Divorced Dads: The Forgotten Parent. Wendy A. Paterson, Ph.D. Chair, Elementary Education and Reading Buffalo State College. Experiencing Divorce . “There are always three sides to the story: yours, mine and the truth.”
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Wendy A. Paterson, Ph.D.
Chair, Elementary Education and Reading
Buffalo State College
Your marriage is over. Unfortunately, when children are involved, that doesn’t mean that your relationship with your ex is over too. For the sake of your children, the marital relationship must now change and develop into a parenting relationship. This change, however, is often difficult…Among the things that prevent us from seeing a need to change are highly charged emotions like anger, jealousy, and fear (Ross & Corcoran, 1996, p. 20)
Over the past thirty years, more and more fathers are actively seeking at least joint custody of their children, but only 10% actually have residential custody. For over 80% of all divorces, it is the husband who moves out of the family home and sets up a new residence.
The ownership of my son which I had signed away, so casually, four years earlier, stuck like a bone in my throat...I had not fought for custody because I assumed it was best that the children remain in their home, stay in the same school. The fact that I had actually signed away all rights as a father had not been discussed. I was thinking in terms of living arrangements, not legal rights (Stafford, 1978, p. 61)
(Margulies 2004, p. x).
“People like her make people like me feel very, very guilty about it and I still feel guilty about it. It wasn’t my kids fault that their mother and I couldn’t make it, but it was probably the best I could do. When you make a decision, and the moment of absolute certainty is not there, you have to make the best decision you can in that point in time and go forward with it because you can’t fix what’s happened in the past. You can only work on what’s going to happen in the future.”
“ I never left [you]. I’ve always been here. I always will be. There isn’t a day that goes by when I don’t think of you and miss you.”
For many men there is a dramatic reduction in the amount of time they are allowed to see their children. In fact, their parental rights typically are terminated, and they are reduced to a visitor role. Most children from divorced families have more access to their neighbors than to their fathers. And the courts typically have created this situation…For fathers and children who have been close, divorce can be extremely cruel (Wedemeyer in Oakland, 1984, pp. 21-22).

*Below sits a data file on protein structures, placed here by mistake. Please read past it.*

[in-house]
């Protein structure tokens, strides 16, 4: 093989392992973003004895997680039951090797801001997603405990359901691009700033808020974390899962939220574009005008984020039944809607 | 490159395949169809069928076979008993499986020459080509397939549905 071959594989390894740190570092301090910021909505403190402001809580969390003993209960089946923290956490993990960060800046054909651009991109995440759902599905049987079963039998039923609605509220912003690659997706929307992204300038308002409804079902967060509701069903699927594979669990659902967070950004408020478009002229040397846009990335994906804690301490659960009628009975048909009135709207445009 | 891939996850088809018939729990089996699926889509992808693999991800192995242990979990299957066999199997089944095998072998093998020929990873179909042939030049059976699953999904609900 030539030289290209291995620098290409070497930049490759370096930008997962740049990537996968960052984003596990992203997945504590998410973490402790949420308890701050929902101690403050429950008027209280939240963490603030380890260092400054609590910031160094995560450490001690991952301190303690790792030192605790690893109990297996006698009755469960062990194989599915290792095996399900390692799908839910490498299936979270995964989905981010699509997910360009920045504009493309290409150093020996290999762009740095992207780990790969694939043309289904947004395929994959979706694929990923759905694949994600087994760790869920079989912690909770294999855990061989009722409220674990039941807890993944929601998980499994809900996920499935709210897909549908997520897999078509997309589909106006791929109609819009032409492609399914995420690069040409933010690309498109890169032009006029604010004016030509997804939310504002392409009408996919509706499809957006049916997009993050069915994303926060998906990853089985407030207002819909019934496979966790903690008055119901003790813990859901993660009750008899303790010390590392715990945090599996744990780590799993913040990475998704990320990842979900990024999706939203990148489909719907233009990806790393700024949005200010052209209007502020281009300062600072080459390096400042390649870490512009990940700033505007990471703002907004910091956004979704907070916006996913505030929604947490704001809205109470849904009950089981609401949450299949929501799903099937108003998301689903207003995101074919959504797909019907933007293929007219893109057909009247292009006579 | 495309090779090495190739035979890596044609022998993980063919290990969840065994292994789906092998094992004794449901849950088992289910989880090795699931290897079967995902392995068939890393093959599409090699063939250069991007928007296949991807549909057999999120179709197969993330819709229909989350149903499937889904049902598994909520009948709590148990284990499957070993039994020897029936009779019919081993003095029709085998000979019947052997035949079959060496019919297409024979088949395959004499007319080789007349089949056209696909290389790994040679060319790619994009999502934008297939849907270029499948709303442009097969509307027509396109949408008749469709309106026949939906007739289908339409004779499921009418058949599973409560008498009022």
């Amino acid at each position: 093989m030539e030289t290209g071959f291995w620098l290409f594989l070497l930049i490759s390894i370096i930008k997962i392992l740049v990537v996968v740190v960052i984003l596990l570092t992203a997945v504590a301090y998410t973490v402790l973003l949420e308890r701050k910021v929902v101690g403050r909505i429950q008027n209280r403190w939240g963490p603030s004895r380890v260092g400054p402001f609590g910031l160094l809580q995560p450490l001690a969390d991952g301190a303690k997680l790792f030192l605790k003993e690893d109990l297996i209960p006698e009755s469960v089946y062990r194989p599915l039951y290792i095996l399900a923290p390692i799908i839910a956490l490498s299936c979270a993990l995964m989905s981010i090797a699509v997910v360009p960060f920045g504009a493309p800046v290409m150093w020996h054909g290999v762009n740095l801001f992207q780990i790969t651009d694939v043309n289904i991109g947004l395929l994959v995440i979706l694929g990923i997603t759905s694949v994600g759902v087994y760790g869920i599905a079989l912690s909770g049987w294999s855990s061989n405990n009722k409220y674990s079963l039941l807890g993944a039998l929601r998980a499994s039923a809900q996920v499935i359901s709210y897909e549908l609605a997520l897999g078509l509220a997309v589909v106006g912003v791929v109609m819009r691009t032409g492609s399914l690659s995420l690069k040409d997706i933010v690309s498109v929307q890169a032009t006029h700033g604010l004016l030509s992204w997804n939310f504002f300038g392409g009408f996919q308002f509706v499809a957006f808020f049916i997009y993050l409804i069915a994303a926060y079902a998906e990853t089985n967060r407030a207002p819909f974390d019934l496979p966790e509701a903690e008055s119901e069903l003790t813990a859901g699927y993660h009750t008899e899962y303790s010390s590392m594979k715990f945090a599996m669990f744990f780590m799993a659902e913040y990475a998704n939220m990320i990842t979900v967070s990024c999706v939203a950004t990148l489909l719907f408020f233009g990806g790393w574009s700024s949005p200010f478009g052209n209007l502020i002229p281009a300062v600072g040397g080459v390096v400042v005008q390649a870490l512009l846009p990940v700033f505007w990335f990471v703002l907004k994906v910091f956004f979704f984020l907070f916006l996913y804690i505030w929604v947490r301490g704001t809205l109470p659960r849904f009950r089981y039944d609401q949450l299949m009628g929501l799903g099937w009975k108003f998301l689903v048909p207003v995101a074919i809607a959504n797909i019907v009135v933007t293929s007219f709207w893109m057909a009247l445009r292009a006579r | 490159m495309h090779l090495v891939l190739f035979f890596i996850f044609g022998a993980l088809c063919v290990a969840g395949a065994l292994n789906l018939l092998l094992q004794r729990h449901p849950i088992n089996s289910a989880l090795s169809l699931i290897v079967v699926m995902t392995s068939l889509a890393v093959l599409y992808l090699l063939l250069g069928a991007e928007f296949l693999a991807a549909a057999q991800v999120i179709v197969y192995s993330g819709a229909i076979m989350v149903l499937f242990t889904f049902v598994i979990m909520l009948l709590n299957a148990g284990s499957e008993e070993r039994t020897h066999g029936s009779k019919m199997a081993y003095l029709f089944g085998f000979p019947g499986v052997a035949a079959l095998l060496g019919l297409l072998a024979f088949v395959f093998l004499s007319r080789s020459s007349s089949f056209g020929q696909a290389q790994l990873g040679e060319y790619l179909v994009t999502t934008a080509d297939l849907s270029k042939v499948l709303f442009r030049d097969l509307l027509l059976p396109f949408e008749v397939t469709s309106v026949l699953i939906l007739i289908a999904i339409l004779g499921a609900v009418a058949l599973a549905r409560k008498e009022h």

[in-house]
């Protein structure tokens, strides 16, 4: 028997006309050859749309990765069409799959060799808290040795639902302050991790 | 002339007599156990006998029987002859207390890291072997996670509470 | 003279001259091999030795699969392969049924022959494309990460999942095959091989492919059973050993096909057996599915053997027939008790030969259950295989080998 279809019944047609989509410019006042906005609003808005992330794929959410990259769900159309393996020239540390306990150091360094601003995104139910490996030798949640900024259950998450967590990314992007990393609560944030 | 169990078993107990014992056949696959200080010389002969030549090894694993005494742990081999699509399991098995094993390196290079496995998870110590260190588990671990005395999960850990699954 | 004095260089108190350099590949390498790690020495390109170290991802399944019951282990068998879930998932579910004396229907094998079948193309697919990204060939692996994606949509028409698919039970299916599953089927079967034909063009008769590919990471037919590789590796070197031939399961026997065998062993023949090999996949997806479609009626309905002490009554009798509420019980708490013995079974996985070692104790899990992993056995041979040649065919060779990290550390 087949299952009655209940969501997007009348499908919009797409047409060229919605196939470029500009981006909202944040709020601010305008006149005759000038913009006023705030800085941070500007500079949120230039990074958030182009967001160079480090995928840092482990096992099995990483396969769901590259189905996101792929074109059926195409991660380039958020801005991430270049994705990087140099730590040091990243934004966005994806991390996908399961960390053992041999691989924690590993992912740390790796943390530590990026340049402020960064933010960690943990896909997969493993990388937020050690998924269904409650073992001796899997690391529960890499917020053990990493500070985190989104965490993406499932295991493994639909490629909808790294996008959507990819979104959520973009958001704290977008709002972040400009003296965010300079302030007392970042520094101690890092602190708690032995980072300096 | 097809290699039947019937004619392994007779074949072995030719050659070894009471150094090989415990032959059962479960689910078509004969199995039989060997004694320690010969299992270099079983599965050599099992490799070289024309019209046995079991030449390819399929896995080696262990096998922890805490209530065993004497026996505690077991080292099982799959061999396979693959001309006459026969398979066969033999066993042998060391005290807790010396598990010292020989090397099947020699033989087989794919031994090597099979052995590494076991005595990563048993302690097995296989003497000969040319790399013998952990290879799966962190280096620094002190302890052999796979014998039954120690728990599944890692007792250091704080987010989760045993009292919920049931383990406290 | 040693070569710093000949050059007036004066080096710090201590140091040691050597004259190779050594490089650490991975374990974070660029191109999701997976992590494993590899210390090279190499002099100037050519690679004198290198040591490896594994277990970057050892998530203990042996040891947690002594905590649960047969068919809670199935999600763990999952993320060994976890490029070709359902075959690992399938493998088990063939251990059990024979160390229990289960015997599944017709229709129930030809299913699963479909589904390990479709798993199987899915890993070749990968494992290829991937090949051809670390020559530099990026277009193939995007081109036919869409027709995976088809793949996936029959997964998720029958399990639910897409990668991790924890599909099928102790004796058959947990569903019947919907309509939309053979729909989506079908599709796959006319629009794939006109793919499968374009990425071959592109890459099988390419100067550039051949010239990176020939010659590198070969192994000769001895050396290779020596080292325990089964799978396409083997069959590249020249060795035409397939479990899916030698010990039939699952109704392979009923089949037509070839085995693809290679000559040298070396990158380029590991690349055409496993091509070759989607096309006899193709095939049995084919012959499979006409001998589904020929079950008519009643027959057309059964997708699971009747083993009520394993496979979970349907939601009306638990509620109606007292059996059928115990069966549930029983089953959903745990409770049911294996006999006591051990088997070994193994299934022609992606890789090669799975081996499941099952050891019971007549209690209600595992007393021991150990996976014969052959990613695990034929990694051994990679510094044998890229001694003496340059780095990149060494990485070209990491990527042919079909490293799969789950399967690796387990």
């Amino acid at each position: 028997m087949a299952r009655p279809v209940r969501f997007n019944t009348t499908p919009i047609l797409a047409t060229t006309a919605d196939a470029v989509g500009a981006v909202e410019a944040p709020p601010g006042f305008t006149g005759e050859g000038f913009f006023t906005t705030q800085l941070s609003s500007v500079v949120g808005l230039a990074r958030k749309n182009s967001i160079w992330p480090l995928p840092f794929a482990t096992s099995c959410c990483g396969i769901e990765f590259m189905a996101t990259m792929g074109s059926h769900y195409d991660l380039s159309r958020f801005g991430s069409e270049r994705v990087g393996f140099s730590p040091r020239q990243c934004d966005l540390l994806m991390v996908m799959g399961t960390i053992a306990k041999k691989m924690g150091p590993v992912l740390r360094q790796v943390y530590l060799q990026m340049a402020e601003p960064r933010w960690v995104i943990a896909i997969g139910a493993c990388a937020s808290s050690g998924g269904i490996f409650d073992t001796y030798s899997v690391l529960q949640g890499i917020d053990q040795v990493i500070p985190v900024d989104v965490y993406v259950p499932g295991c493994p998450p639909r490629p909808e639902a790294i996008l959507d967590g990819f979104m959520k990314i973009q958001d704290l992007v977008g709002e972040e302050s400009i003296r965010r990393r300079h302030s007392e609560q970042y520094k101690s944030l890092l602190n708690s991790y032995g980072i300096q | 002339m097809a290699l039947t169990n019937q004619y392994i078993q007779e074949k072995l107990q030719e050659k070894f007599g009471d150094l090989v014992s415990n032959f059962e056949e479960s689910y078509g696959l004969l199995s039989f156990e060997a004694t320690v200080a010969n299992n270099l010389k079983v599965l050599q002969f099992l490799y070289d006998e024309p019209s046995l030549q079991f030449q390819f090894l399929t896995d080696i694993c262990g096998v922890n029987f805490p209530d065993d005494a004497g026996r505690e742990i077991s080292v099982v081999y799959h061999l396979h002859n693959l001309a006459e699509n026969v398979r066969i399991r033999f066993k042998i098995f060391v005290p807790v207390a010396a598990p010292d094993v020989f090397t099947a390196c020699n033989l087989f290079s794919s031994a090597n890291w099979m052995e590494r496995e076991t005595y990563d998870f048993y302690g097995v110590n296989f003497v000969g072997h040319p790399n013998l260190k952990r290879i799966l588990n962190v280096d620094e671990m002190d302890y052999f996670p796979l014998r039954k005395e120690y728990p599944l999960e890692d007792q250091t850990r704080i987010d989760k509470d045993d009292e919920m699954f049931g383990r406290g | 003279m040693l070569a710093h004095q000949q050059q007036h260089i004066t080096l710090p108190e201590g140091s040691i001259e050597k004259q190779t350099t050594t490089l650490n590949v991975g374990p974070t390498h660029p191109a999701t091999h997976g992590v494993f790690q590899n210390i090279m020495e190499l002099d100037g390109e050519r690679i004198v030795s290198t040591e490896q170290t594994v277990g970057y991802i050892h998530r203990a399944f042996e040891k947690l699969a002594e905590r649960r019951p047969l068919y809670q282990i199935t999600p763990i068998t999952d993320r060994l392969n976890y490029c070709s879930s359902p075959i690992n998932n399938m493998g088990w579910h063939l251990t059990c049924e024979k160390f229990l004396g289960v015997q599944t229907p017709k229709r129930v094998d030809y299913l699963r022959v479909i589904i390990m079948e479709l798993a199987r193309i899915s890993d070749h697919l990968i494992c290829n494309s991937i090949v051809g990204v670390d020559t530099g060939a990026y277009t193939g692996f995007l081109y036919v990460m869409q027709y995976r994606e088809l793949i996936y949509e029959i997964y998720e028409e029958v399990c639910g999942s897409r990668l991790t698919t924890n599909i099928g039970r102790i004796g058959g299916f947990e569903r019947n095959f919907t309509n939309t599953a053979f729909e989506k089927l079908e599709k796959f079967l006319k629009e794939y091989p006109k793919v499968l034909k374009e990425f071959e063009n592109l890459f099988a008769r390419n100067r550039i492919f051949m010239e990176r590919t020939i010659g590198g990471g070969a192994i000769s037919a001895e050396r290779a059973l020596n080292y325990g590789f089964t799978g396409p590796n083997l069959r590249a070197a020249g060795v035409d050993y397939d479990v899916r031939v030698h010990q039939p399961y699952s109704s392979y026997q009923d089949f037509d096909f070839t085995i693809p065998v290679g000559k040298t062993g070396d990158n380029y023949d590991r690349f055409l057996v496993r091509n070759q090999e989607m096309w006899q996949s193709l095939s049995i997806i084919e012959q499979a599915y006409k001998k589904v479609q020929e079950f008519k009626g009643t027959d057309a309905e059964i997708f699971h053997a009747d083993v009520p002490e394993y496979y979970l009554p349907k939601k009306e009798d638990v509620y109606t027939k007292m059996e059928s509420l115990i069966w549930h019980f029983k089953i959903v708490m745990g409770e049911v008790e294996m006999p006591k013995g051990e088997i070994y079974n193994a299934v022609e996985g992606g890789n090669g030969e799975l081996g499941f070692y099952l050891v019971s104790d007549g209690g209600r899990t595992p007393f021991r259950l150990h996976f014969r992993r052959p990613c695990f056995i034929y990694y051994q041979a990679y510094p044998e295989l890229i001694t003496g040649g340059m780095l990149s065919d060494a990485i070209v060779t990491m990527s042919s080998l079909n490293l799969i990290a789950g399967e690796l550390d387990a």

It is difficult for fathers to participate in the everyday lives of their children when they are only with them at most a few days a month. But it’s not for lack of trying. Many fathers in our study expressed deep frustration and grief about their diminished contact with their children. They miss the daily contact that they took for granted when they were living in the same household, and finding ways to compensate for that is not always possible. (Ahrons, 2004, p. 98)
Twenty years post-divorce, half of the adult children Ahrons interviewed “felt that their relationships with their fathers actually improved after divorce” (2004, p. 101). Some even commented that as adults they realized that they had “adopted their mothers’ view of their father, and as they got to know him separately they realized he was not the person their mother said he was” (p. 108). Others maintained that the separation of their parents allowed them to get to know their fathers as individuals.
They need for both of you to care for them and love them and for both of you to be involved, at least to some extent, with their activities. But what children need most of all is for the two of you to be able to cooperate around issues affecting them. They need you to cooperate around financial matters so they don’t end up in the middle when you disagree about money. They need you to be pleasant to each other when they move between households and they need you to be reasonable with each other in accommodating to changing schedules. They need encouragement to be comfortable in both households
(Margulies, 2004, p. 210).
“That’s all you hear, ‘deadbeat dad! deadbeat dad!’ Maybe deadbeat mom doesn’t roll off your tongue, but people would shut off their TVs if someone said, ‘deadbeat mom.” How can you have a deadbeat mom?...They’re not surprised when some guy goes off the handle and kills his kids and kills himself over a broken relationship…but when a mom does that, it’s ‘Oh! How can that be!’”